John Gabbert was born June 20, 1909. In addition to a distinguished legal career, he is also credited as the person who spearheaded the effort to convince the Univeristy of California system to open a campus in Riverside.
Then-Gov. Reagan nominated Gabbert to the 4th District Court of Appeal in May of 1970. He served until retiring as a judge on June 1, 1974. Gabbert is credited by many legal sources as the first judge to use the term “Mirandize” in the discussion of a court case.
Now a law, to be Mirandized by law enforcement is to inform arrested suspects of their legal rights, including the right to remain silent and to have a lawyer present.
He was also in private practice in Riverside between 1938-43 and 1945-49.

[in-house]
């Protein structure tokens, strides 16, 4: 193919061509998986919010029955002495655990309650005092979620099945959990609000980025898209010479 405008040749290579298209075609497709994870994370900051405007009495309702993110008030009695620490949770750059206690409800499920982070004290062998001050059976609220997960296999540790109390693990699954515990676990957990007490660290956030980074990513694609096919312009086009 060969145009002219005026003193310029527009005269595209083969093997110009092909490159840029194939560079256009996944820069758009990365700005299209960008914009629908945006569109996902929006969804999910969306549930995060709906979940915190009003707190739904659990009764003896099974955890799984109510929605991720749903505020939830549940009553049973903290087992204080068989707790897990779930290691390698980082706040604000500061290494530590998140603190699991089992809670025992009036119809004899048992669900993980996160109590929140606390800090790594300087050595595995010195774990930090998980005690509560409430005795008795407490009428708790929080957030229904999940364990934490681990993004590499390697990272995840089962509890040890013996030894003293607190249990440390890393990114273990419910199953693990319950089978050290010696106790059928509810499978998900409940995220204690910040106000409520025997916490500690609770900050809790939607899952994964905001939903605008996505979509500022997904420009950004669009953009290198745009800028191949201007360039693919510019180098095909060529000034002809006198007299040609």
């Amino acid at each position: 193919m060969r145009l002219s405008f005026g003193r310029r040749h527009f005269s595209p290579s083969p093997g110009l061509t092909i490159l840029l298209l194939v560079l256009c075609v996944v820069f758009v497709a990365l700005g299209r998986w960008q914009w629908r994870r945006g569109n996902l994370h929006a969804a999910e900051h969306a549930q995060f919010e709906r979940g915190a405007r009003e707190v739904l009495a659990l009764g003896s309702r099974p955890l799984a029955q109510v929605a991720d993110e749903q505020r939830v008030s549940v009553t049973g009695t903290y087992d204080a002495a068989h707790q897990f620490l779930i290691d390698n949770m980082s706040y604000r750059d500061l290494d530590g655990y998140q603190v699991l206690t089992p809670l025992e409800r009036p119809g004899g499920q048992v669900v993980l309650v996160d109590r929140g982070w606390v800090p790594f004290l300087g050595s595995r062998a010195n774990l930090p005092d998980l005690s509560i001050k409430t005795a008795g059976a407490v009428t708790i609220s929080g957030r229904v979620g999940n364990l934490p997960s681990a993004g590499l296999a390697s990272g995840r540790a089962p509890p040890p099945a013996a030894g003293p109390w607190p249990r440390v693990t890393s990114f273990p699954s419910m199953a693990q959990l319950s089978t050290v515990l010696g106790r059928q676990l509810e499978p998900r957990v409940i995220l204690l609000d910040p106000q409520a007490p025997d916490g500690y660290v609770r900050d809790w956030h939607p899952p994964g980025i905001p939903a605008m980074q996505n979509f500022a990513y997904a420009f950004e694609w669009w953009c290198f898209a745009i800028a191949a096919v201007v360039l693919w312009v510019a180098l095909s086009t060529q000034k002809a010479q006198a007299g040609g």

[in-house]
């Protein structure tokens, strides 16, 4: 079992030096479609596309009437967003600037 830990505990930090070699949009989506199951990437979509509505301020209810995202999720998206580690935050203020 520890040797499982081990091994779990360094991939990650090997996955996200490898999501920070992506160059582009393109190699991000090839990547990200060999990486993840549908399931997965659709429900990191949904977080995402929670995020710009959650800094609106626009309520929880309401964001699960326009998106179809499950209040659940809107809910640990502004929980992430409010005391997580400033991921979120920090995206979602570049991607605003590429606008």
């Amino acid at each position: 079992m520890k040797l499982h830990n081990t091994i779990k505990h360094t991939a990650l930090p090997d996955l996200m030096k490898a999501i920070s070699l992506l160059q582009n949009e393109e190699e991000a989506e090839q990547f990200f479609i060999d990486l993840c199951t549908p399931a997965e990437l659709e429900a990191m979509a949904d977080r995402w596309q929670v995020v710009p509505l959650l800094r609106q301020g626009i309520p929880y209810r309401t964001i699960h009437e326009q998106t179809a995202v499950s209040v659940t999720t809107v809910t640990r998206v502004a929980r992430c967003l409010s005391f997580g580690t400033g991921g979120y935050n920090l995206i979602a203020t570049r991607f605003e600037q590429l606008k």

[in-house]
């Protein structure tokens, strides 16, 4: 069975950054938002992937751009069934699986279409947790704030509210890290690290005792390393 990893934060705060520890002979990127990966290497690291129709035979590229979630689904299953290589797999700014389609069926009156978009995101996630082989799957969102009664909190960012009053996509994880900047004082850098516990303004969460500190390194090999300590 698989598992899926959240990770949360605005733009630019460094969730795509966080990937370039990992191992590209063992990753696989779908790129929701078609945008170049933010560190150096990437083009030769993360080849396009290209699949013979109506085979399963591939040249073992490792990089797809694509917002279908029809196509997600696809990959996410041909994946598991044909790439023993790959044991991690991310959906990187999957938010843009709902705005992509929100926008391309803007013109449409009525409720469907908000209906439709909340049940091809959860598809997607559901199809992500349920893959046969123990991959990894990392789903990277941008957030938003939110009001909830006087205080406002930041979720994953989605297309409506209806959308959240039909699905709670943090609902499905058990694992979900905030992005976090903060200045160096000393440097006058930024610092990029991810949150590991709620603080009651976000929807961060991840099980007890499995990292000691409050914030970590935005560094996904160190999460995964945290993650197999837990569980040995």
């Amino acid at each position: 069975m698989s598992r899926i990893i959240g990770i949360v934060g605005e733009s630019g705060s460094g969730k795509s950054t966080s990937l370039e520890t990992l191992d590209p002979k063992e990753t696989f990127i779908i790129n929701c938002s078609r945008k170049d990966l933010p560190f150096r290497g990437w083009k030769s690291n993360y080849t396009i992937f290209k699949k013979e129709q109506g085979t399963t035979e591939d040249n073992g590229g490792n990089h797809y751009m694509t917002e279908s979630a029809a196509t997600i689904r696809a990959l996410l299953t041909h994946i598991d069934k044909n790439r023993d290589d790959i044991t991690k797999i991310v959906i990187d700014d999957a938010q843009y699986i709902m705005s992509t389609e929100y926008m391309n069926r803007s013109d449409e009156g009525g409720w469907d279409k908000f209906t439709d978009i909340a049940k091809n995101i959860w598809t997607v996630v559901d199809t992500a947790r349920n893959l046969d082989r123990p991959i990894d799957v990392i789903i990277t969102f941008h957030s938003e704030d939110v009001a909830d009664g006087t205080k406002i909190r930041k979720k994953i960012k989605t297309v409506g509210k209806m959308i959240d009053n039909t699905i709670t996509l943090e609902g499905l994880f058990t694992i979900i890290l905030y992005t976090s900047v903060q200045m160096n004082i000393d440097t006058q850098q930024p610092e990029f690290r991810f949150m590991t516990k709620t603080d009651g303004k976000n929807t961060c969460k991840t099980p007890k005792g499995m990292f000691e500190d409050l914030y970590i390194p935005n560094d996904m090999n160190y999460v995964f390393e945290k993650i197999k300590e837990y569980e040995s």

His death Monday night in his Riverside home was confirmed by family members.
He was preceded in death by his wife, Katherine Jeanette Fuller of Tulare.
The couple had three children: Sarah, born June 29, 1940; Katherine, born December 24, 1942; and Scott, born January 28, 1946.
Gabbert arrived in Riverside as a child. In 1912 his father, J.R. Gabbert, moved the family from Oxnard.
Not long after arriving in the city, Gabbert’s father bought the Riverside Enterprise newspaper. (The Press was a separate publication that would later be combined with the Riverside Enterprise.)
Gabbert’s father was editor and publisher, while the younger Gabbert handled odd jobs at the publication.
While physically frail, his mind was sharp when he celebrated his 104th birthday with family and friends. In an interview with InstantRiverside.com, Gabbert declared that his secret to a long life was simply to “keep breathing.”
He was also aware of his mortality, “I don’t know how much longer I’ll be around.” He was cared for by his children, seldom left home, and enjoyed talking about current events being covered in the news.
Tuesday, December 10, 2013
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